In the end football won.
The just-concluded elections of the Guyana Football Federation (GFF) which saw the Georgetown Football Association’s (GFA) nominee Christopher Matthis emerging as the new president of the GFF is not only a win for Guyana’s football but a goal scored against dictatorship in sports.
Since coming to power in 1989, former president Colin Klass exerted a stranglehold on the presidency which he clung onto tenuously despite a rejection of his leadership from players of the national team, the Golden Jaguars, one more than one occasion and other football officials, some from the GFA.
During his two decades-old tenure, Klass faced constant criticism over the lack of football development in the country and if there is one example of his failed leadership, it is his inability to have this country acquire the FIFA-funded Goal Project after Guyana was among five countries identified in the initial Pilot Project many moons ago.
Initially Klass was content to take on challengers for the post and he scored a victory over an aspiring president in the late former Commissioner of Police Henry Greene but after narrowly defeating Joe Harmon in the 1999 elections by a mere one vote, Klass was determined not to risk losing the lucrative post again and, probably that is why the GFF withdrew voting rights from its two biggest sub associations, the Upper Demerara Sub Association and the GFA whilst also introducing staggered elections.
Becoming more and more unpopular with every year in office, Klass clung to the GFF presidency as if his very life depended on it. He was not willing to give up the trappings of the post which included all expenses paid trips to FIFA congresses in Zurich, The Bahamas and elsewhere and made himself more indispensable to the sport by, apart from being a qualified accountant, being proficient in another language (Spanish) which qualified him to act as Match Commissioner for several Futsal and other tournaments around the region.
In direct contrast to the stagnation of the sport in Guyana, Klass flourished becoming a vice president of the Caribbean Football Union (CFU) and close confidante of FIFA vice-president and boss of CFU and CONCACAF, Jack Warner.
In 2003 Klass, second vice president Franklin Wilson and organizing secretary Aubrey Major were returned unopposed at the staggered elections where only those three posts were contested prompting one observer to declare that Klass’s re-election was like a stake in the heart of football.
At those elections, the then GFA, then known as the Georgetown Football League (GFL) was denied the right to vote while it was claimed that the women’s association, though dysfunctional was allowed to vote (sounds familiar). A protest was made to CFU whose representative Harold Taylor visited Guyana but Klass survived.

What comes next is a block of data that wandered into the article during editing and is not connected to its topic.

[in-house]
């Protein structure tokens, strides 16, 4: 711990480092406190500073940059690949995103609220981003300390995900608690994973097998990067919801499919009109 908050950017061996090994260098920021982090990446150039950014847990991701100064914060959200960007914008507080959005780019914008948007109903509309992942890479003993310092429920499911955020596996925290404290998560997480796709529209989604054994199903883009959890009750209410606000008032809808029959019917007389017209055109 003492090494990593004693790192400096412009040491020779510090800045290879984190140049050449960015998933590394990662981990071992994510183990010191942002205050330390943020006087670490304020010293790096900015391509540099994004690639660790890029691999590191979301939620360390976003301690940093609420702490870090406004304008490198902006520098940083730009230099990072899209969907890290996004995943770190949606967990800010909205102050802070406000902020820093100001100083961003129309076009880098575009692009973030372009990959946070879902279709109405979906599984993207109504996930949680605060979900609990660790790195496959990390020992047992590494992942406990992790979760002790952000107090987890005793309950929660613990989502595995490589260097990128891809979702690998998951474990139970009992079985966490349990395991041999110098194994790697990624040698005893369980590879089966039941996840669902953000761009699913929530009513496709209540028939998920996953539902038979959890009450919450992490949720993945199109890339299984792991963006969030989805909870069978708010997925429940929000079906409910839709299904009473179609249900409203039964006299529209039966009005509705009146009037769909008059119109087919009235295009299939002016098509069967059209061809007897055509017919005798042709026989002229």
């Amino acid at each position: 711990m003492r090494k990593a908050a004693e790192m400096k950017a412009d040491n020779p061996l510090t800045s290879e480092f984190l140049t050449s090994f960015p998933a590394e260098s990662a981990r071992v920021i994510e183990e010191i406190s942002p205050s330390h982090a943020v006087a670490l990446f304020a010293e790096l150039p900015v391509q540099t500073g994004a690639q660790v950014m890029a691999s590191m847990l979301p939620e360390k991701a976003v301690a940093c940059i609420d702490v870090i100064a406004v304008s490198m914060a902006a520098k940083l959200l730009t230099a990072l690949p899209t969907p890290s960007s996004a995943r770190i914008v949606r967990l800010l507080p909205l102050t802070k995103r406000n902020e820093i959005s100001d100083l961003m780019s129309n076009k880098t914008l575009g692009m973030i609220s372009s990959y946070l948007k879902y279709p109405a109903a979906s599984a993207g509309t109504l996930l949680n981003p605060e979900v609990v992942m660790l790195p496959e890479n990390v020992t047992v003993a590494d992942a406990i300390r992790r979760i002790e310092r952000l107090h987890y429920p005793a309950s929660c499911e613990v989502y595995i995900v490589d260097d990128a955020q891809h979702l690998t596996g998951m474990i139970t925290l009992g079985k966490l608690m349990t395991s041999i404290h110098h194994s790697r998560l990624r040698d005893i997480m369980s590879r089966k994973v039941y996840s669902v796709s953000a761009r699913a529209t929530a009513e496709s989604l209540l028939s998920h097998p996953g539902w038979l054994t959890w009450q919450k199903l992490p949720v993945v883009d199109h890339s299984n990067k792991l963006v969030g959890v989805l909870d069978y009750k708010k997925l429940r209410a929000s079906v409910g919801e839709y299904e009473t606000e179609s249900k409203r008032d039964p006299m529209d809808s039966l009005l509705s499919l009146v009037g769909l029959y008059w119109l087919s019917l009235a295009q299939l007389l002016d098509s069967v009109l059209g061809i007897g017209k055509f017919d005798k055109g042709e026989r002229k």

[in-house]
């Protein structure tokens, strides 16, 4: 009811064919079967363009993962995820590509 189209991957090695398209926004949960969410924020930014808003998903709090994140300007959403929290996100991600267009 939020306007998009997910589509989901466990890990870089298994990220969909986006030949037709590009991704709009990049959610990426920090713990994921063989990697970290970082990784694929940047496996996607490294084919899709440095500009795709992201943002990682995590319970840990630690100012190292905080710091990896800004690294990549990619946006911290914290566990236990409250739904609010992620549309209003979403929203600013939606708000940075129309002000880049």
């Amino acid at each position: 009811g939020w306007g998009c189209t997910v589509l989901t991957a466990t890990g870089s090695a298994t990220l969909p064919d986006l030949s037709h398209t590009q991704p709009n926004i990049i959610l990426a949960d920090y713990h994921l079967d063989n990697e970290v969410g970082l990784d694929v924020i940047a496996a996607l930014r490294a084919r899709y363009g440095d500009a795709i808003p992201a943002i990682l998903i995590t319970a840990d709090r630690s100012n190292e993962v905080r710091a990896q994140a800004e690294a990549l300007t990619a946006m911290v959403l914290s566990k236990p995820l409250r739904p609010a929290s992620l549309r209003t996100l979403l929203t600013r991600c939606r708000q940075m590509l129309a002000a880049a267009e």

The GFF, under Klass had for years been accused of constantly violating its constitution and of showing wanton disregard for due process in its relationship with its sub associations and other stakeholders.
But there were some who felt that Klass was not wholly and solely to blame for Guyana’s football situation but rather the General Council of the GFF which is the highest decision making body in the federation.
Odinga Lumumba, that outspoken president of Alpha United had called the General Council of the GFF “weak” and it seems as if most of the major (no pun intended) players were under Klass’s spell which can probably account for why Klass managed to survive as president of the GFF so long in the face of two decades of football underdevelopment even though the GFF received an annual subvention of US$250,000 for a lengthy period.
Even after Klass was suspended in September 2011 for 26 months and fined 5000 Swiss francs by FIFA’s Ethics Committee for his role in the cash-for-votes scandal which brought down two former FIFA vice president’s Mohammad Bin Hammam and Warner, there seemed to be no genuine efforts by those in authority to heal the divide caused by the GFA taking the GFF to court over their voting rights being taken away.
It was the oft expressed view that acting president Wilson was just holding the fort until Klass’s suspension (due shortly) was up allowing him to slip back into the football family.
It was not until early this year when a joint FIFA/CONCACAF team visited, that the matter was resolved with the GFA’s voting rights being restored and the Court action being withdrawn, paving the way for the first democratic GFF elections in years.
This brings us to new president Matthias.
A former president of the GFA, Matthias has the unenviable job of trying to bring structure to an association and a sports discipline which for years, was ruled by the iron fist of Klass’s despotic regime.
He will also have to try and reduce the debt he inherited from the previous administration reported to be around G$38m which can be done since, unlike cricket, the crowds support local football tournaments especially the end-of-year Kashif and Shanghai and Banks Beer tournaments.
Constitutional reform at both the association and club levels; improving the salaries for national players; having a home for football; trying to complete the Goal Project and being transparent and accountable should also be some of his objectives.
Matthias should also set up a committee to look into financial matters such as how much money the GFF received from switching the Guyana/Mexico World Cup game from the Providence National Stadium to Houston, Texas, USA and what was done with that money.
Stabroek Sport understands that at the AGM, the General Council of the GFF decided that for the years 2011 and 2012 the financial report will be done by the accounting firm Ram and McRae and not the previous auditing firm Jack Alli and Sons.
Guyana’s football, it seems, is heading for even more interesting times.